THROUGHOUT the impeachment trial of Bill Clinton, there was always one puzzle: why was Newt Gingrich, the tousle-haired, pugilistic champion of the American right and Speaker of the House, keeping such a distance from the allegations of adultery and sexual misbehaviour against the President?
The answer is now only too clear, writes Andrew Marshall. Mr Gingrich, already known to be no champion of family values in his own life, was carrying on with someone else - a 33-year-old Congressional aide.
It began six years ago, when she was not that much older than Monica Lewinsky, she has admitted. Now, a torrent of sensitive and salacious sexual detail on Mr Gingrich is set to come spilling out, embarrassing the man who once thought that he, too, could be President. Mr Gingrich is facing retribution, and his party may join the firing squad.
His bitter divorce proceedings against Marianne, his second wife, are entertaining the nation much as Mr Clinton's saga of sexual incontinence did a year ago. Last week a judge ruled that Mr Gingrich must answer all the questions put to him by Marianne, which promises yet further sleaze for those who believe that politicians are constitutionally incapable of responsible behaviour.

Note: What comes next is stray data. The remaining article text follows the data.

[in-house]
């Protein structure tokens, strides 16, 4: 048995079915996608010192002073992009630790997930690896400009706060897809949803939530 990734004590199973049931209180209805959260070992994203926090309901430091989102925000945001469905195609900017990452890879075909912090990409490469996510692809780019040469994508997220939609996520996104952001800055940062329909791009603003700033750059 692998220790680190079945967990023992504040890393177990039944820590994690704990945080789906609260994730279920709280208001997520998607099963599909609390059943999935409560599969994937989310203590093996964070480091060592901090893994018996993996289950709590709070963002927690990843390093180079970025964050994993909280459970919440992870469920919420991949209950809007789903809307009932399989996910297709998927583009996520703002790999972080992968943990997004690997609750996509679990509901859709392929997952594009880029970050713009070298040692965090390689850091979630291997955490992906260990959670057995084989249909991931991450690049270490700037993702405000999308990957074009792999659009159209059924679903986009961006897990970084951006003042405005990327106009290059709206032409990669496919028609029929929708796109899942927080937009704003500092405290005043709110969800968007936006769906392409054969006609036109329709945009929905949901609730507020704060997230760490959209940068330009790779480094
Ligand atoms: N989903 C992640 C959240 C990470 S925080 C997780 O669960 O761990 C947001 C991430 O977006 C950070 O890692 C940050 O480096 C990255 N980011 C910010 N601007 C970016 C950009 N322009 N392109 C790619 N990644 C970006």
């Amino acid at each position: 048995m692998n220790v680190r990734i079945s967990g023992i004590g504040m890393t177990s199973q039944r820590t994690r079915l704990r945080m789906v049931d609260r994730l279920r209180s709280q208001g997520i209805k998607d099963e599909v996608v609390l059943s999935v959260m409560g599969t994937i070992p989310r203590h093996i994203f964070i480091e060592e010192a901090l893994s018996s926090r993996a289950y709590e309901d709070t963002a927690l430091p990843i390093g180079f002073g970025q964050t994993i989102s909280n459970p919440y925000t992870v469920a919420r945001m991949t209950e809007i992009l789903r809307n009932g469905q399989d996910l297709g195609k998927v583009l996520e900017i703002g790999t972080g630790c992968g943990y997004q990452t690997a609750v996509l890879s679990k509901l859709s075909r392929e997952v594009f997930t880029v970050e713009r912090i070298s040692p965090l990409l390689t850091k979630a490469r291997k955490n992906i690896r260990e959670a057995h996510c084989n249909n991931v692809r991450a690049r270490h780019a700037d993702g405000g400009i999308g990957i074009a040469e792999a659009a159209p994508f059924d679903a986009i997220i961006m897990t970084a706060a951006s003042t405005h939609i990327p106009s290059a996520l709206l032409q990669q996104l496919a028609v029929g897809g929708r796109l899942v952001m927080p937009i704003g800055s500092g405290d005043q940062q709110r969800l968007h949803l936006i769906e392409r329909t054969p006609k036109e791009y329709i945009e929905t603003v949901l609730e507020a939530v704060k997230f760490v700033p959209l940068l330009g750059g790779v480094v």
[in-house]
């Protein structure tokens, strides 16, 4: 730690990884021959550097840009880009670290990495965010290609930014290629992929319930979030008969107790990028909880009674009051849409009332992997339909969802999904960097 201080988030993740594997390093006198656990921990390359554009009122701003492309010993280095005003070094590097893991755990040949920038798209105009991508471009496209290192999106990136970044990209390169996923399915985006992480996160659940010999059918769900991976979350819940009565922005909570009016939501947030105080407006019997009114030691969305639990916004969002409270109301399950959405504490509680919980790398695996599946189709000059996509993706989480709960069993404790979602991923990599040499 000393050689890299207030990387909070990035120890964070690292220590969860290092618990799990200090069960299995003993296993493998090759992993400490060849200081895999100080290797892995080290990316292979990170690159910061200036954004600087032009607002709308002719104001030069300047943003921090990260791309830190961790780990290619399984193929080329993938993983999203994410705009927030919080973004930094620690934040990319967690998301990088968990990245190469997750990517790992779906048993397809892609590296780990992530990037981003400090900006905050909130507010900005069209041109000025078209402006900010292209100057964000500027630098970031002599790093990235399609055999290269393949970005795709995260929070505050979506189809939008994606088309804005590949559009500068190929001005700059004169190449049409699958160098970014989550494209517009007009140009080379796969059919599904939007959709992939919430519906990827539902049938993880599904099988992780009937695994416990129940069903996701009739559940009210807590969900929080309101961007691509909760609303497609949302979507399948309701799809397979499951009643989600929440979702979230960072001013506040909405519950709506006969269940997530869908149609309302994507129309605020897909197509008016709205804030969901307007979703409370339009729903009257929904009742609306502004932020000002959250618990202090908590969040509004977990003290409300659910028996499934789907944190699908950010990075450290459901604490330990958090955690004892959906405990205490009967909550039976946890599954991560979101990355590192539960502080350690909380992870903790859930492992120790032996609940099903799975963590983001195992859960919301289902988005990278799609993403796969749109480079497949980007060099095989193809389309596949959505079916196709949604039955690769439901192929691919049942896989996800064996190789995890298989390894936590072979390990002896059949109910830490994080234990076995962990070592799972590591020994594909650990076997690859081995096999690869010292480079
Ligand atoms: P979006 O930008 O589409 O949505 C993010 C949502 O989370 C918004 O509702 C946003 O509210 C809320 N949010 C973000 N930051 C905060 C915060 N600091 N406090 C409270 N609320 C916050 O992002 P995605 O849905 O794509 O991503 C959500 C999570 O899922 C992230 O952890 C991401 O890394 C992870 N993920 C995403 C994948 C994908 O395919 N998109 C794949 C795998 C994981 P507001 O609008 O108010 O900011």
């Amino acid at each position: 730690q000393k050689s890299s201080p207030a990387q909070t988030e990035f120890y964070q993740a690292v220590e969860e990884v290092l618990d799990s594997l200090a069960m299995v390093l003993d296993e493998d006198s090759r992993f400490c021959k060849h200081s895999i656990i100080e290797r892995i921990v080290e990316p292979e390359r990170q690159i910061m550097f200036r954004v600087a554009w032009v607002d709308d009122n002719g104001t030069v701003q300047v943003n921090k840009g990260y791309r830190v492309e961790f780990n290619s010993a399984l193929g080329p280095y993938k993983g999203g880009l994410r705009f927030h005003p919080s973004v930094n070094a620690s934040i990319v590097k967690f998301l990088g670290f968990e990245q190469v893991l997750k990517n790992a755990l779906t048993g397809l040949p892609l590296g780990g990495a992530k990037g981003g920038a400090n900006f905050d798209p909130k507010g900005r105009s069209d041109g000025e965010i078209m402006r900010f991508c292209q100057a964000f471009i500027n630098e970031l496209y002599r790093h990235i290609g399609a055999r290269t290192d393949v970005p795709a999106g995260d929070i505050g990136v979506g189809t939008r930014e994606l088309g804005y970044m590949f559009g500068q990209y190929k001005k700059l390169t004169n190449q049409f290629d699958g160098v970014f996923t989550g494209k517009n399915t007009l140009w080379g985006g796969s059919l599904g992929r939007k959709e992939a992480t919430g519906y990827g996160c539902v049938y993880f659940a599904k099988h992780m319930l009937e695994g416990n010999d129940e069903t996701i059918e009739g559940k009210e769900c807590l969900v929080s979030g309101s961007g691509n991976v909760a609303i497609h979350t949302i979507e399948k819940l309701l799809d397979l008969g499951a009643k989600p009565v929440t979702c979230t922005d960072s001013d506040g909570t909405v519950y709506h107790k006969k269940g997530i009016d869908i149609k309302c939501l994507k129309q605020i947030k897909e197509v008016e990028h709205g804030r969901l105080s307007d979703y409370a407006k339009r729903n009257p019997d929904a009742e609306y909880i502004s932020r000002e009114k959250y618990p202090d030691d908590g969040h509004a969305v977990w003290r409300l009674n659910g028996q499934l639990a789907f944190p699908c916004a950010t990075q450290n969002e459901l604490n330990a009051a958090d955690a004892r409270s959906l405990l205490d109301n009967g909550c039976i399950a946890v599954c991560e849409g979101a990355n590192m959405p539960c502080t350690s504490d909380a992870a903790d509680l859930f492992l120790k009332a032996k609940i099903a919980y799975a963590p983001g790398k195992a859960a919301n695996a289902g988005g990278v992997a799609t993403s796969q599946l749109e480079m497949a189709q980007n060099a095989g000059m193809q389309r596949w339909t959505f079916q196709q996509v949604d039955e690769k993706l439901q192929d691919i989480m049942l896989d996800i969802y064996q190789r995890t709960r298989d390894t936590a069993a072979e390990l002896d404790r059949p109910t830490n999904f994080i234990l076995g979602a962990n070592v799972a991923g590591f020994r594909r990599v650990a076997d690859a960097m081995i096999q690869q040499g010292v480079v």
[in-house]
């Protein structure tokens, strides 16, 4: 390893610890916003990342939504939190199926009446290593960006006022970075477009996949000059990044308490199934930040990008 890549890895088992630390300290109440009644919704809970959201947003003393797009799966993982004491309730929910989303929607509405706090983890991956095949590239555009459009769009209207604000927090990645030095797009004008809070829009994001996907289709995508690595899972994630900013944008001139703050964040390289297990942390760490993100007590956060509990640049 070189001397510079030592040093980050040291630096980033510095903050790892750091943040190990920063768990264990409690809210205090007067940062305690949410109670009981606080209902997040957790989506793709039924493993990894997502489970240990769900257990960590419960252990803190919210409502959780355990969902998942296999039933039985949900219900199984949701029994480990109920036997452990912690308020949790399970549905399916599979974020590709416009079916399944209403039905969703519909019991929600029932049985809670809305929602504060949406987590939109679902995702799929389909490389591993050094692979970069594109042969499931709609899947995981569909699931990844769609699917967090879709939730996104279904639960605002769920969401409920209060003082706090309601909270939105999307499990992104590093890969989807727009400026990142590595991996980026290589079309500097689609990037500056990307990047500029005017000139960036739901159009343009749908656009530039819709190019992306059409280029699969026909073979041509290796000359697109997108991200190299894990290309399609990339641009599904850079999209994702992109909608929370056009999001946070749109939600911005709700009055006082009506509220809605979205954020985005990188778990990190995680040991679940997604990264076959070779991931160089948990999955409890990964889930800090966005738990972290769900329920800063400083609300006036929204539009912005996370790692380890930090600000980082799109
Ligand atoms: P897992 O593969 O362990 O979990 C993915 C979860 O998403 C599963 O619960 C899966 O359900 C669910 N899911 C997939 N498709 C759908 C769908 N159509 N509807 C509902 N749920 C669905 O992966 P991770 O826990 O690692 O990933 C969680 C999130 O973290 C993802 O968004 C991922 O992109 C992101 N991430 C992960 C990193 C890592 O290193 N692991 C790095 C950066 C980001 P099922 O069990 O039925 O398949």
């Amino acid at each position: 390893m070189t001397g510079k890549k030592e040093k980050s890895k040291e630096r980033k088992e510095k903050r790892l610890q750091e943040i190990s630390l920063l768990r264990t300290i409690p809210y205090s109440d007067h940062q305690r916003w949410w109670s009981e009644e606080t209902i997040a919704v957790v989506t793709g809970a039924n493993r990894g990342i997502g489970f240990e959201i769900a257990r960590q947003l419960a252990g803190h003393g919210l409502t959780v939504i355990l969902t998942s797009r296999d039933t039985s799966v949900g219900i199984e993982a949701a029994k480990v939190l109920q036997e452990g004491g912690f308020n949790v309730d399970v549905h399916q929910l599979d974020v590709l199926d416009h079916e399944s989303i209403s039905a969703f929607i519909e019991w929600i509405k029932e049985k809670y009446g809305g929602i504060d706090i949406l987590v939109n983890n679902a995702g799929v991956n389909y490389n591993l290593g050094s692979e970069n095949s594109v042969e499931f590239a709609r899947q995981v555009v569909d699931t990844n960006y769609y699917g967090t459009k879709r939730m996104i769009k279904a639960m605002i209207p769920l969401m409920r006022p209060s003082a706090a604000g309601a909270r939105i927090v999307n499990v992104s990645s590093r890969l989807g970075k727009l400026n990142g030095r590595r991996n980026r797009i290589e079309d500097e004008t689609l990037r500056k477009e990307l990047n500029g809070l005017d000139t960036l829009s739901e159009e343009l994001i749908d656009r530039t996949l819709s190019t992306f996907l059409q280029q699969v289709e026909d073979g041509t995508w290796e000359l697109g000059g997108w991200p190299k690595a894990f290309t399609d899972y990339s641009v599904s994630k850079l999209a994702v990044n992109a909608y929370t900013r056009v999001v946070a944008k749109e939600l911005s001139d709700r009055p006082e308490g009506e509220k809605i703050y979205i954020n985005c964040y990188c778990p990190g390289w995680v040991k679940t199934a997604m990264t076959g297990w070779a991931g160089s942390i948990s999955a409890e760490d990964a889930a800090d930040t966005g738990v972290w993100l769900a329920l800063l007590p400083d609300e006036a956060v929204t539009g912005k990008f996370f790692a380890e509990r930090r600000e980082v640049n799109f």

Mr Gingrich filed for divorce in July, claiming that the marriage was "irrevocably broken". He has admitted his relationship with Callista Bisek, but denies that it is an affair. But she told the court in a deposition that though the relationship began in November 1993, when Mr Gingrich and his wife were legally separated, it continued after they were reconciled, and after Mr Gingrich was appointed to the august position of Speaker, which put him in line of succession to the presidency.
Ms Bisek, a tall blonde whose taste for sensible suits and pearls has been likened to Hillary Clinton's, works as an aide to the House Agriculture Committee and was reported as long ago as 1995 to be Mr Gingrich's "frequent breakfast companion".
According to her lawyers, he gave her a set of Callaway golf clubs and a pearl ring - "not even a really nice ring", one lawyer said, trying to erase the idea of an affair. "I don't think anybody's proud of the existence of the relationship," he said. "But it's a little different where you had a legal separation and something developed between two people."
Mr Gingrich told his wife he was seeing someone else last May, and that he wanted a divorce, but not that the affair …